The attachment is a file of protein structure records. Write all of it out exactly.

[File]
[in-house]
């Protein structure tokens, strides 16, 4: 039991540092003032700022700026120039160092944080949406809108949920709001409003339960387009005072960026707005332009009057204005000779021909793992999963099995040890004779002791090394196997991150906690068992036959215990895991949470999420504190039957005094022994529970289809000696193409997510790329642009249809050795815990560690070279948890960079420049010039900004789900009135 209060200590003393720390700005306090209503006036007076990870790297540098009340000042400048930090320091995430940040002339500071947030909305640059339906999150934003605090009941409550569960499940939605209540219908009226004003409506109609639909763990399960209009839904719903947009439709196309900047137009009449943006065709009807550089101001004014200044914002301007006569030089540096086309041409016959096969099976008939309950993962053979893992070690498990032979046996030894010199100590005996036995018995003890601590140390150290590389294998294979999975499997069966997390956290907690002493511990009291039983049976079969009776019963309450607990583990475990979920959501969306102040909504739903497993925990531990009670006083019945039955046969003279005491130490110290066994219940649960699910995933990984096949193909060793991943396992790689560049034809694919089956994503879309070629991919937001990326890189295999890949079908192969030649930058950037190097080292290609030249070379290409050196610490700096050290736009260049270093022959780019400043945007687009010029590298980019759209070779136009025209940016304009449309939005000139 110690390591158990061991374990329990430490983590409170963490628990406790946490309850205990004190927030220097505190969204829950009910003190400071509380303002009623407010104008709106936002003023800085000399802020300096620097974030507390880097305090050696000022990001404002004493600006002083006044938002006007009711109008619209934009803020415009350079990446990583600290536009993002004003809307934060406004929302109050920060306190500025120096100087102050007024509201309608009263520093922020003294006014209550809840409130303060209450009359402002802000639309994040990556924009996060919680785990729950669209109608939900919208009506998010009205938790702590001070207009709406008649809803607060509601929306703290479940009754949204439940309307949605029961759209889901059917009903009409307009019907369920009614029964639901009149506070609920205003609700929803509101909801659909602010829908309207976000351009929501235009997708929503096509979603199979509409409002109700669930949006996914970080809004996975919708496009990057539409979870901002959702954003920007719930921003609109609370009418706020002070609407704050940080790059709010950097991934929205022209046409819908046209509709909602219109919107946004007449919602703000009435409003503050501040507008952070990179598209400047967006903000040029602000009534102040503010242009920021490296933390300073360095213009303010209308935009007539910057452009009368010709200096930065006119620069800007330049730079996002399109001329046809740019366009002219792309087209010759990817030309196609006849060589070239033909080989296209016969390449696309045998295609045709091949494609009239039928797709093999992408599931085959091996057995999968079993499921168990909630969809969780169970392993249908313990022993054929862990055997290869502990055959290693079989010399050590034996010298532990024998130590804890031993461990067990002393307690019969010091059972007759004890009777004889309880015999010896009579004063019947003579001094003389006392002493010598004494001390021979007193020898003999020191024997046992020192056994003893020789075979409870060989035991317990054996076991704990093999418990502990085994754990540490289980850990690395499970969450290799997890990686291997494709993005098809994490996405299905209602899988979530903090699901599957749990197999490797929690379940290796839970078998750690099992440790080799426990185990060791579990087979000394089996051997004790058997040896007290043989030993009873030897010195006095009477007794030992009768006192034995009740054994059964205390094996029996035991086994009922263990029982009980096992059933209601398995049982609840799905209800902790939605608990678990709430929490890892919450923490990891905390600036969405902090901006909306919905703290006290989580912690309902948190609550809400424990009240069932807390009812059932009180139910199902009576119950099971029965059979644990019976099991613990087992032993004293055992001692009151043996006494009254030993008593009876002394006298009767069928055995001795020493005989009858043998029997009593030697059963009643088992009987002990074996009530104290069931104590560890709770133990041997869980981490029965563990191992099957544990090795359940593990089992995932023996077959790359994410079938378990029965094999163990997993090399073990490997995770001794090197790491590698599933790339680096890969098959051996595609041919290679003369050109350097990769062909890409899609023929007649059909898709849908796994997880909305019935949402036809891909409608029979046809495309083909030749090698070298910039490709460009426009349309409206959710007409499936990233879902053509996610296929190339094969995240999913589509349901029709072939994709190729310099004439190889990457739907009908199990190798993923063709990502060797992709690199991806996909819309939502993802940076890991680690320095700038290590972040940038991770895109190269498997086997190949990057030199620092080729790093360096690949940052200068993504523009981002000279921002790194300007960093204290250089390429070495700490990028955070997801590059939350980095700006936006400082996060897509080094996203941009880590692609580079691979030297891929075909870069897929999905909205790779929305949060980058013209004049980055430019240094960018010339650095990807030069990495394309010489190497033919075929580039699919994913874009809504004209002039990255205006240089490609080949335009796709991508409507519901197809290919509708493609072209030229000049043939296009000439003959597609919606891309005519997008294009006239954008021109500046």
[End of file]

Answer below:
[in-house]
């Protein structure tokens, strides 16, 4: 039991540092003032700022700026120039160092944080949406809108949920709001409003339960387009005072960026707005332009009057204005000779021909793992999963099995040890004779002791090394196997991150906690068992036959215990895991949470999420504190039957005094022994529970289809000696193409997510790329642009249809050795815990560690070279948890960079420049010039900004789900009135 209060200590003393720390700005306090209503006036007076990870790297540098009340000042400048930090320091995430940040002339500071947030909305640059339906999150934003605090009941409550569960499940939605209540219908009226004003409506109609639909763990399960209009839904719903947009439709196309900047137009009449943006065709009807550089101001004014200044914002301007006569030089540096086309041409016959096969099976008939309950993962053979893992070690498990032979046996030894010199100590005996036995018995003890601590140390150290590389294998294979999975499997069966997390956290907690002493511990009291039983049976079969009776019963309450607990583990475990979920959501969306102040909504739903497993925990531990009670006083019945039955046969003279005491130490110290066994219940649960699910995933990984096949193909060793991943396992790689560049034809694919089956994503879309070629991919937001990326890189295999890949079908192969030649930058950037190097080292290609030249070379290409050196610490700096050290736009260049270093022959780019400043945007687009010029590298980019759209070779136009025209940016304009449309939005000139 110690390591158990061991374990329990430490983590409170963490628990406790946490309850205990004190927030220097505190969204829950009910003190400071509380303002009623407010104008709106936002003023800085000399802020300096620097974030507390880097305090050696000022990001404002004493600006002083006044938002006007009711109008619209934009803020415009350079990446990583600290536009993002004003809307934060406004929302109050920060306190500025120096100087102050007024509201309608009263520093922020003294006014209550809840409130303060209450009359402002802000639309994040990556924009996060919680785990729950669209109608939900919208009506998010009205938790702590001070207009709406008649809803607060509601929306703290479940009754949204439940309307949605029961759209889901059917009903009409307009019907369920009614029964639901009149506070609920205003609700929803509101909801659909602010829908309207976000351009929501235009997708929503096509979603199979509409409002109700669930949006996914970080809004996975919708496009990057539409979870901002959702954003920007719930921003609109609370009418706020002070609407704050940080790059709010950097991934929205022209046409819908046209509709909602219109919107946004007449919602703000009435409003503050501040507008952070990179598209400047967006903000040029602000009534102040503010242009920021490296933390300073360095213009303010209308935009007539910057452009009368010709200096930065006119620069800007330049730079996002399109001329046809740019366009002219792309087209010759990817030309196609006849060589070239033909080989296209016969390449696309045998295609045709091949494609009239039928797709093999992408599931085959091996057995999968079993499921168990909630969809969780169970392993249908313990022993054929862990055997290869502990055959290693079989010399050590034996010298532990024998130590804890031993461990067990002393307690019969010091059972007759004890009777004889309880015999010896009579004063019947003579001094003389006392002493010598004494001390021979007193020898003999020191024997046992020192056994003893020789075979409870060989035991317990054996076991704990093999418990502990085994754990540490289980850990690395499970969450290799997890990686291997494709993005098809994490996405299905209602899988979530903090699901599957749990197999490797929690379940290796839970078998750690099992440790080799426990185990060791579990087979000394089996051997004790058997040896007290043989030993009873030897010195006095009477007794030992009768006192034995009740054994059964205390094996029996035991086994009922263990029982009980096992059933209601398995049982609840799905209800902790939605608990678990709430929490890892919450923490990891905390600036969405902090901006909306919905703290006290989580912690309902948190609550809400424990009240069932807390009812059932009180139910199902009576119950099971029965059979644990019976099991613990087992032993004293055992001692009151043996006494009254030993008593009876002394006298009767069928055995001795020493005989009858043998029997009593030697059963009643088992009987002990074996009530104290069931104590560890709770133990041997869980981490029965563990191992099957544990090795359940593990089992995932023996077959790359994410079938378990029965094999163990997993090399073990490997995770001794090197790491590698599933790339680096890969098959051996595609041919290679003369050109350097990769062909890409899609023929007649059909898709849908796994997880909305019935949402036809891909409608029979046809495309083909030749090698070298910039490709460009426009349309409206959710007409499936990233879902053509996610296929190339094969995240999913589509349901029709072939994709190729310099004439190889990457739907009908199990190798993923063709990502060797992709690199991806996909819309939502993802940076890991680690320095700038290590972040940038991770895109190269498997086997190949990057030199620092080729790093360096690949940052200068993504523009981002000279921002790194300007960093204290250089390429070495700490990028955070997801590059939350980095700006936006400082996060897509080094996203941009880590692609580079691979030297891929075909870069897929999905909205790779929305949060980058013209004049980055430019240094960018010339650095990807030069990495394309010489190497033919075929580039699919994913874009809504004209002039990255205006240089490609080949335009796709991508409507519901197809290919509708493609072209030229000049043939296009000439003959597609919606891309005519997008294009006239954008021109500046």